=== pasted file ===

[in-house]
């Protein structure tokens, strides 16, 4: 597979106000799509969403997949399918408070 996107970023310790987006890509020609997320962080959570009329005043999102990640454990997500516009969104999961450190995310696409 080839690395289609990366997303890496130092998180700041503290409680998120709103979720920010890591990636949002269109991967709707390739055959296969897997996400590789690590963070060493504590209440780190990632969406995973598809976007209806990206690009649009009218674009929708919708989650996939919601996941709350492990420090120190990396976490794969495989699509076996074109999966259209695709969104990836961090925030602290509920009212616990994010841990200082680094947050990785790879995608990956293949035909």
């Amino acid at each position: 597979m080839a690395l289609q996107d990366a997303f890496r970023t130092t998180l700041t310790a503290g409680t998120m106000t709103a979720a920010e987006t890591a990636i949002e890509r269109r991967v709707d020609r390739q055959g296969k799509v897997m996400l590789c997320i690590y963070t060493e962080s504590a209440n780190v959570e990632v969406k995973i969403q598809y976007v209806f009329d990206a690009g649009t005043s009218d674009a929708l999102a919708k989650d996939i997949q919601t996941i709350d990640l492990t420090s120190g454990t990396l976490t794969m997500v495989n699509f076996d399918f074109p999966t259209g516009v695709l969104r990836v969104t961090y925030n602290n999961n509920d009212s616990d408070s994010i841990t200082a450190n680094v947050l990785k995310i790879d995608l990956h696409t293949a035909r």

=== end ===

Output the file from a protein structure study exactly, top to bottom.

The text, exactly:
[in-house]
């Protein structure tokens, strides 16, 4: 597979106000799509969403997949399918408070 996107970023310790987006890509020609997320962080959570009329005043999102990640454990997500516009969104999961450190995310696409 080839690395289609990366997303890496130092998180700041503290409680998120709103979720920010890591990636949002269109991967709707390739055959296969897997996400590789690590963070060493504590209440780190990632969406995973598809976007209806990206690009649009009218674009929708919708989650996939919601996941709350492990420090120190990396976490794969495989699509076996074109999966259209695709969104990836961090925030602290509920009212616990994010841990200082680094947050990785790879995608990956293949035909």
């Amino acid at each position: 597979m080839a690395l289609q996107d990366a997303f890496r970023t130092t998180l700041t310790a503290g409680t998120m106000t709103a979720a920010e987006t890591a990636i949002e890509r269109r991967v709707d020609r390739q055959g296969k799509v897997m996400l590789c997320i690590y963070t060493e962080s504590a209440n780190v959570e990632v969406k995973i969403q598809y976007v209806f009329d990206a690009g649009t005043s009218d674009a929708l999102a919708k989650d996939i997949q919601t996941i709350d990640l492990t420090s120190g454990t990396l976490t794969m997500v495989n699509f076996d399918f074109p999966t259209g516009v695709l969104r990836v969104t961090y925030n602290n999961n509920d009212s616990d408070s994010i841990t200082a450190n680094v947050l990785k995310i790879d995608l990956h696409t293949a035909r």